Update: On Sunday, December 27, President Trump signed into law this new pandemic relief package.
On Monday evening, Congress voted to approve a $900 billion relief package designed to aid small businesses, unemployed Americans, health care workers, and many others impacted by the coronavirus pandemic. This bipartisan legislation also includes several key provisions that will specifically help music creators. BMI worked with many in the music industry throughout the summer and fall to impress upon Congress the needs of songwriters, composers and publishers. The package passed last night is an important step in addressing some of these needs.
Regarding the new relief package, Mike O’Neill, President & CEO, BMI, stated,
We’re grateful that Congress has come together and passed this much needed relief package which will help many who have been impacted by this pandemic, including the songwriters and composers who have been hit particularly hard. This bill provides important relief for the self-employed, helps creators protect and enforce their rights, and importantly, provides funding for the live music venues which are so important to our songwriters’ livelihoods. We know there are still difficult months ahead, and BMI will continue working on behalf of our community, including advocating for any additional assistance needed to recover from the devastation caused by this pandemic.
While the package awaits President Trump’s signature, below is an outline of the benefits that can help music creators and copyright owners:
Economic Impact Payments
- One-time direct payments of $600 for individuals making up to $75,000 and $1,200 for couples making up to $150,000, as well as an extra $600 per eligible child dependent.
Unemployment Insurance Provisions
Provides enhanced unemployment insurance benefits through the Federal Pandemic Unemployment Compensation (FPUC) program. It provides an additional $300 per week to supplement all state and federal unemployment benefits, starting after December 26, 2020 and ending March 14, 2021.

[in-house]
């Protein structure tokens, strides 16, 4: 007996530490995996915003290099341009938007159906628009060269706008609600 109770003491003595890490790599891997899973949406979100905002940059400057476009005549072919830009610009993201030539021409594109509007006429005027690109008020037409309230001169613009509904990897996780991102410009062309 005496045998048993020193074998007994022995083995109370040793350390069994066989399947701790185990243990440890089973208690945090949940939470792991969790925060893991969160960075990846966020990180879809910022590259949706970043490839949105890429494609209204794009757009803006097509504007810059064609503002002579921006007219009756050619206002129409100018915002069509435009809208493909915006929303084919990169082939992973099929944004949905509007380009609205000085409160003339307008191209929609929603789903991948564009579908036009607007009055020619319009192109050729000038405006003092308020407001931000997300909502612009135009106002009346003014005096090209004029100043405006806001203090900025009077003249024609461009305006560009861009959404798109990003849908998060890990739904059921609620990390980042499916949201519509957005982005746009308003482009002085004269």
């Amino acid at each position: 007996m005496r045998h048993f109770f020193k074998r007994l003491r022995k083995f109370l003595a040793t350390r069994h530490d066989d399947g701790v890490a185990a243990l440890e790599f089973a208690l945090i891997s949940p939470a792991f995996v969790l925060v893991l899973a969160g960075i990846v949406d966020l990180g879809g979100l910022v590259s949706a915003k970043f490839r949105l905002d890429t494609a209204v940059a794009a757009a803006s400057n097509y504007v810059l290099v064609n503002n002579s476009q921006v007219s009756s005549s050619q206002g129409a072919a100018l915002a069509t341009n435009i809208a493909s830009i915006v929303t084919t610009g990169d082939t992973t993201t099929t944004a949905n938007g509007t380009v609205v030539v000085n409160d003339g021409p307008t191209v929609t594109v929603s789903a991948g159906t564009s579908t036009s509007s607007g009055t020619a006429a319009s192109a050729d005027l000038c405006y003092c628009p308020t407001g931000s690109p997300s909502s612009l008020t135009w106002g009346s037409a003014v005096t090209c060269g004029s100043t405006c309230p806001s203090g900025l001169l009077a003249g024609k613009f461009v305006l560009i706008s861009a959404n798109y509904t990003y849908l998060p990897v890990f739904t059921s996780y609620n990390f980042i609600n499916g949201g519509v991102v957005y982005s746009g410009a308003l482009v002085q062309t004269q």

- Extends the Pandemic Unemployment Assistance (PUA) program, which provides continued unemployment assistance to the self-employed, freelancers, gig workers, parttime workers and other individuals in non-traditional employment. It also increases the number of weeks of PUA benefits an individual may claim, from 39 to 50.
- Extends the Pandemic Emergency Unemployment Compensation (PEUC) program, providing additional weeks of federally-funded benefits to workers who have exhausted their regular state unemployment benefits. It also increases the weeks of PEUC benefits an individual may claim, from 13 to 24.
- Provides a federally funded $100 per week additional benefit for “mixed earners,” individuals who have at least $5,000 a year in self-employment income but are disqualified from receiving Pandemic Unemployment Assistance because they are eligible for regular state unemployment benefits.
Paycheck Protection Program (PPP) Funding
Provides $284 billion for the Paycheck Protection Program (PPP) and extends PPP through March 31, 2021.
Changes to PPP include:
- Provides a second PPP forgivable loan for the hardest-hit small businesses and nonprofits with 300 or fewer employees and that can demonstrate a loss of 25% of gross receipts in any quarter during 2020 when compared to the same quarter in 2019;
- Creates a set-aside for very small businesses with 10 or fewer employees.
Save our Stages Act:
- The bill provides $15 billion for SBA grants up to $10 million to live venues, independent movie theaters, and cultural institutions to address the economic effects of the pandemic. Grants can be used to cover expenses such as payroll costs, rent, utilities, and personal protective equipment. Two priority periods are established to ensure the hardest hit entities have dedicated access to assistance for the first 28 days of the program, while a reserve fund is made available ensure entities that are ineligible for the priority periods are able to receive assistance following the two 14-day priority periods. A set-aside of $2 billion is also reserved for entities with 50 or fewer employees. The program is authorized to make supplemental grants equal to 50 percent of the initial grant.
New Copyright Owner Protections
- CASE Act—Creates a “small claims court” within the U.S. Copyright Office to handle certain copyright disputes. This will give professional creators and small business unable to afford litigation to enforce their rights in federal courts a voluntary, affordable alternative to federal court for small copyright claims.
- Protecting Lawful Streaming Act—Closes the “felony streaming loophole.” It targets large-scale criminal streaming services that willfully and for commercial advantage or private financial gain offer to the public illicit services dedicated do illegally streaming copyrighted materials. It applies only to for-profit streaming piracy services and avoids sweeping in normal practices by online service providers, good faith business disputes, noncommercial activities, or in any way impact individuals who access pirated streams or unwittingly stream unauthorized copies of copyrighted works.